This is an edited version of a letter sent to the producers of “The Mullet Bros.,” a television show in the works at UPN.
Dear Sirs and Madam,
This letter is written to bring a few points to your attention in light of your upcoming production of the television pilot, “The Mullet Bros.” According to an announcement in Variety, the “show revolves around the brothers — beer and wrestling fanatics who run a contracting and roofing company when they’re not goofing off.”
I am not a roofing contractor, but I have worked in their service for nearly 30 years and have many friends and associates who are roofing contractors. It would follow that I object to your story line, which will perpetuate the stereotype that my good friends in the roof-contracting profession must endure. I want you to know a bit about those whom you are lampooning as persons “who run a roofing and contracting company.”
Roofing is tough, dangerous, physically and technically demanding work. Roof contracting is a capital-intensive and risky business and is always performed outside — not a bad thing until you consider that in the summertime temperatures routinely spike over 100 degrees on the rooftop. Working outside can be a blessing until you find yourself in the middle of an approaching thunderstorm but are unable to retreat to cover before you have adequately sealed the building on which you are working. Or you are working to perform emergency repairs when the wind-chill puts exposed body parts at risk for frostbite.
Given the weight and volume of roofing materials, roofing work creates extreme physical demands. And considering that the roof is always the farthest point on the building from the ground, the risk of a deadly fall is just part of the job every day. While physically demanding and risky, roofing work must be performed by individuals who are skilled in the practice. These days there are many different roofing systems on the market that require specific talent and training to properly install. Roofers and roofing contractors are involved in a continuous process of system and installation improvement.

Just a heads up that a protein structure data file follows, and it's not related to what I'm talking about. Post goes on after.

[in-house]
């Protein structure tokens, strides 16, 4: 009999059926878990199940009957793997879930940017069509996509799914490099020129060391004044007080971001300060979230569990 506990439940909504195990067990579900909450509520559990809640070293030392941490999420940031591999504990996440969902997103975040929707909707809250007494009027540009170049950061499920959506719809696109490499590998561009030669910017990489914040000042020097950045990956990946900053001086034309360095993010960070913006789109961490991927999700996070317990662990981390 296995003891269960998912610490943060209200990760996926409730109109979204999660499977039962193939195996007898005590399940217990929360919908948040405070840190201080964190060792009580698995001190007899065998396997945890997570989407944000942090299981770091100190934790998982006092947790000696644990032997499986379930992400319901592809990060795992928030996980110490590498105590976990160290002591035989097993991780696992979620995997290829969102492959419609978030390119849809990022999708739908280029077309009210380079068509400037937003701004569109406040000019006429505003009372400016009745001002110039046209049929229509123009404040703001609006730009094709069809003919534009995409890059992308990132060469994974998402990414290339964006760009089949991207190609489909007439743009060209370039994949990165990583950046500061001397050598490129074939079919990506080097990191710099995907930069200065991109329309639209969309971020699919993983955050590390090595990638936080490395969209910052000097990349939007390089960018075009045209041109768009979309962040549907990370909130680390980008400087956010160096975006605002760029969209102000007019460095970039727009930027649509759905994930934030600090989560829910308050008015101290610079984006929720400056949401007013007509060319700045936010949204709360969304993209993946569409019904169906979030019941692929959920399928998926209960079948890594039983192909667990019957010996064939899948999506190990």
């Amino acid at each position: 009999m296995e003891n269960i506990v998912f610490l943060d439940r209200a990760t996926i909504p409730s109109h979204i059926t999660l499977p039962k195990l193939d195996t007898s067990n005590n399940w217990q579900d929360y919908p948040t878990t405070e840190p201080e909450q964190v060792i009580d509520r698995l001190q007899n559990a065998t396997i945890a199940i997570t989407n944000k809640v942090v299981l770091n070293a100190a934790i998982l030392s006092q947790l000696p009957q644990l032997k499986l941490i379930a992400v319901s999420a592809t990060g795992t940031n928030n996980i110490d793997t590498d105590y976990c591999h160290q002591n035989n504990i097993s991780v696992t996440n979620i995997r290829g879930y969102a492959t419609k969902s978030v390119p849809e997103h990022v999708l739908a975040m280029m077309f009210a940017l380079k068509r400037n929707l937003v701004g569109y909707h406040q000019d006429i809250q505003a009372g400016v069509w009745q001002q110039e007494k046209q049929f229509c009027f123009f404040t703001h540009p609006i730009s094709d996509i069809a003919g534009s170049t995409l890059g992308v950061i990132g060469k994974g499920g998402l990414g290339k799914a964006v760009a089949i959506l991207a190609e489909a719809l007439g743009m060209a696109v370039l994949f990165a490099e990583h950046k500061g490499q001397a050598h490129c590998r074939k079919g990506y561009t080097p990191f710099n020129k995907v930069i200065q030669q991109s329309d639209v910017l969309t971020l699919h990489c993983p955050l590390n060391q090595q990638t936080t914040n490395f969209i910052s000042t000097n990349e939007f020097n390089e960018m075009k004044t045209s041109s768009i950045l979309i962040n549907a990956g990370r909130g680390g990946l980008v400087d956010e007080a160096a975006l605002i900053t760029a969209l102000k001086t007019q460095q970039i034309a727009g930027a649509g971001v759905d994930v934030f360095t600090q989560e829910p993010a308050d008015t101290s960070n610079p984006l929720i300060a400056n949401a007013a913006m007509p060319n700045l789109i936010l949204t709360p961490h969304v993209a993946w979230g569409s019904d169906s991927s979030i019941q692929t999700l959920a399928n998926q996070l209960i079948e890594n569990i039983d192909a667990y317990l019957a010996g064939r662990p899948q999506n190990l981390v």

The roofing industry in this country employs several hundred thousand individuals and generates revenues in the tens of billions of dollars. In all the construction trades, roofing people and the products they install must be able to perform in the most demanding of circumstances: direct exposure to every extreme of the weather.
I hope your project succeeds, understanding that yours is a risky business as well. I also hope that you will reconsider your story line just a bit. “The Mullets” do not necessarily need to be roofers, and it would be a shame for your show to unfairly paint everyone in the roofing trade as “redneck.” The fact is, the vast majority of roofers and roofing contractors in this country are smart, dedicated, decent, hard working and honorable people who, in my opinion, are due considerably more respect than they are routinely accustomed to receiving.